At its Flemington Project, moreover, AUZ has plans to extend and increase the existing mineral endowment through a series of targeted drilling campaigns. A pre-feasibility study (PFS) for Flemington is also set for completion by mid-2018.
An important thing to bear in mind here is that Flemington is the direct western continuation of Clean TeQ’s (ASX: CLQ) Syerston ore body (recently renamed Sunrise), separated only by a tenement boundary.
This was recently confirmed by its Flemington maiden cobalt mineral Resource estimate, which has strong potential for amplification.
As a larger cobalt peer, moreover, CLQ itself also provides an intriguing comparison.
CLQ’s market cap is nearing $1 billion, and is currently circa $830 million.
AUZ is currently valued at $235 million – that’s around a quarter of the market cap of CLQ.
AUZ’s Sconi Project, which is the most advanced project of its kind in Australia, is very much comparable to Sunrise in terms of Resource, expected feed grade and processing efficiency. In fact, it has approvals in place and potential exploration upside that give it an edge over CLQ…
At the rate it’s going, AUZ could stand to critically disrupt the uneven supply/demand dynamics that underpin the cobalt market.
All in all, this ASX small-cap has had a big year, and there’s still more to come.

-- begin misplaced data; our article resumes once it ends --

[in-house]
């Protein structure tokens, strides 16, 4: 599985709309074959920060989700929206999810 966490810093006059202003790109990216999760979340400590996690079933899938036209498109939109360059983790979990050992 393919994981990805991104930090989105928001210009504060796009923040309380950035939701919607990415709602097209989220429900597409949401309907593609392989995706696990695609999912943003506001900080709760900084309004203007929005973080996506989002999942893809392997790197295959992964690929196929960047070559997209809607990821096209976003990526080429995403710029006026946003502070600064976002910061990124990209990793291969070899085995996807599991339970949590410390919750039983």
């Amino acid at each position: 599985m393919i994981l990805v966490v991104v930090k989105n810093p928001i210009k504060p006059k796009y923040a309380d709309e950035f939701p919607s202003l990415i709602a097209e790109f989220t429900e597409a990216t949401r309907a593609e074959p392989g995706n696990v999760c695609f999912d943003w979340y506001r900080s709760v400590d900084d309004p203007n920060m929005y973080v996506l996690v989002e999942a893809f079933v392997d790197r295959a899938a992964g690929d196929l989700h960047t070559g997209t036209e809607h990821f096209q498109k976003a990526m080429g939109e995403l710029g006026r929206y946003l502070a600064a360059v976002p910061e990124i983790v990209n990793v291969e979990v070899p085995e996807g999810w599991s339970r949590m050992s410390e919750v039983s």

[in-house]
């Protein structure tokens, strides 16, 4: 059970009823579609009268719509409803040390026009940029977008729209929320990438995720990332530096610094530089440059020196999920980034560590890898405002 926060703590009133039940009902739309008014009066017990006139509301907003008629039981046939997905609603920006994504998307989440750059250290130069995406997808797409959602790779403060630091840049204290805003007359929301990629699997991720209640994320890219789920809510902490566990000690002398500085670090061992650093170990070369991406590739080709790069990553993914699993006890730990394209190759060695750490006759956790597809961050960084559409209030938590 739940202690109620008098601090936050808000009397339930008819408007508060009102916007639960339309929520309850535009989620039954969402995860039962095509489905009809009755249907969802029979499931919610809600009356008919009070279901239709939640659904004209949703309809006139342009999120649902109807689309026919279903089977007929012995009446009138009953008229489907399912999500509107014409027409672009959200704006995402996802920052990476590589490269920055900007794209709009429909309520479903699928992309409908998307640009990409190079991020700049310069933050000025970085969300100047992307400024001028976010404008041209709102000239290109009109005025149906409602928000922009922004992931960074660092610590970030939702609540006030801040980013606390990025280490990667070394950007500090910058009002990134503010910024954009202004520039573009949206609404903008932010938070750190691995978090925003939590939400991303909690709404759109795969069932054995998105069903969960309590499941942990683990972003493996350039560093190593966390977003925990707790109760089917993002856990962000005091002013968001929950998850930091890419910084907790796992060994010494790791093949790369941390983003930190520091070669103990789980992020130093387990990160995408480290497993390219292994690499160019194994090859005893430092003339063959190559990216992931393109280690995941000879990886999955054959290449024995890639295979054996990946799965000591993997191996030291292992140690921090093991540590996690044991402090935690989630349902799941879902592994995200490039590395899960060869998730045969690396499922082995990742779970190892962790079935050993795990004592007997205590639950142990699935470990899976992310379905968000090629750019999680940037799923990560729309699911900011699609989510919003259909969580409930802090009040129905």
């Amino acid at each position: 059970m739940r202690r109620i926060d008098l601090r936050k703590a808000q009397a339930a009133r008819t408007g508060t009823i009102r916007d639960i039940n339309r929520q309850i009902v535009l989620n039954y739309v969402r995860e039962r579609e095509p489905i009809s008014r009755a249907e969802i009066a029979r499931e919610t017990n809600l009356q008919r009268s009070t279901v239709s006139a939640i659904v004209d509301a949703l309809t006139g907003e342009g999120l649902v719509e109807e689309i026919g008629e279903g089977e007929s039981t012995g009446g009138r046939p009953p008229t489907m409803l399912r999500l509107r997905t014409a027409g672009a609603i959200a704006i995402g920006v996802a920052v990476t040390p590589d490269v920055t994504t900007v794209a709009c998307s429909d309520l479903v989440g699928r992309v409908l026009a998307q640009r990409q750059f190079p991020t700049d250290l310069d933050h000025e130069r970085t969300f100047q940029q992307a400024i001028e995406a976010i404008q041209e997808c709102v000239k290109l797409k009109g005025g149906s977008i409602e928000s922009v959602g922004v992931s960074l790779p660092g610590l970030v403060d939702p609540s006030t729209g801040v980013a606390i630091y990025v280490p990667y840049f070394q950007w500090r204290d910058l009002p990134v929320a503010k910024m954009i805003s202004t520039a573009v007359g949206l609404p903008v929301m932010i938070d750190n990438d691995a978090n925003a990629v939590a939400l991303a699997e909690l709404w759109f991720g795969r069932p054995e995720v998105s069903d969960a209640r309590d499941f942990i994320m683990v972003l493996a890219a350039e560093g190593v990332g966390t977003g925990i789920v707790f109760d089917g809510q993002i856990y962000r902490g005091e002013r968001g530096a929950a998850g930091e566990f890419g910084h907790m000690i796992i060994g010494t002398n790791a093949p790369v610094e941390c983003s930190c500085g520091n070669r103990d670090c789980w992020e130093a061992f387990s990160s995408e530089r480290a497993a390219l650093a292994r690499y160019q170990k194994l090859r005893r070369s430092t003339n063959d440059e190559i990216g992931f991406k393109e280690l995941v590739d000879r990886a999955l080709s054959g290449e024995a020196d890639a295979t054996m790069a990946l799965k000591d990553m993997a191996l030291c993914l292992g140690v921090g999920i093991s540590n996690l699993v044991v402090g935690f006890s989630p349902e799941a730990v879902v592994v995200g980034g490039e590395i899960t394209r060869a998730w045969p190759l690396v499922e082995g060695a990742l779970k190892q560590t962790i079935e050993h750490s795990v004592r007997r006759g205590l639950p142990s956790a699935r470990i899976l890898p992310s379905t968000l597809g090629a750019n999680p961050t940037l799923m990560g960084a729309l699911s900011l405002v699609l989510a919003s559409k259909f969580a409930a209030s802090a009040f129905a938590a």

In the remaining weeks of 2017, AUZ’s first commercial battery-grade products are scheduled for shipment.
It also expects assay results back from its Resource expansion drill at Flemington this month… all of which translates into more waves of newsflow for this fast-moving company.
Without further ado, let’s check back in with:
Australian Mines Limited
AUZ’s market edge
Since we first introduced you to Australian Mines Limited (ASX:AUZ) in August , this ASX developer has rapidly emerged as a force to be reckoned with. At that point in time, this battery technology metals play was capped at a mere $29.9 million.
It’s worthwhile looking at the dizzyingly fast growth of AUZ over a matter of months, as it transitioned from exploration to development in steady strides. At the time of our October article, AUZ to Emerge as Major Developer of Key Battery Technology Metals , the company’s market cap had sprung to $49.8 million.
Today, AUZ sits at $234.7 million – that’s an increase of more than 500% since October.
The Next Mining Boom first covered AUZ back on August 30 th of this year – since then it has been a wild ride, with the stock up as high as 760% since, and the company securing $20 million from international investors: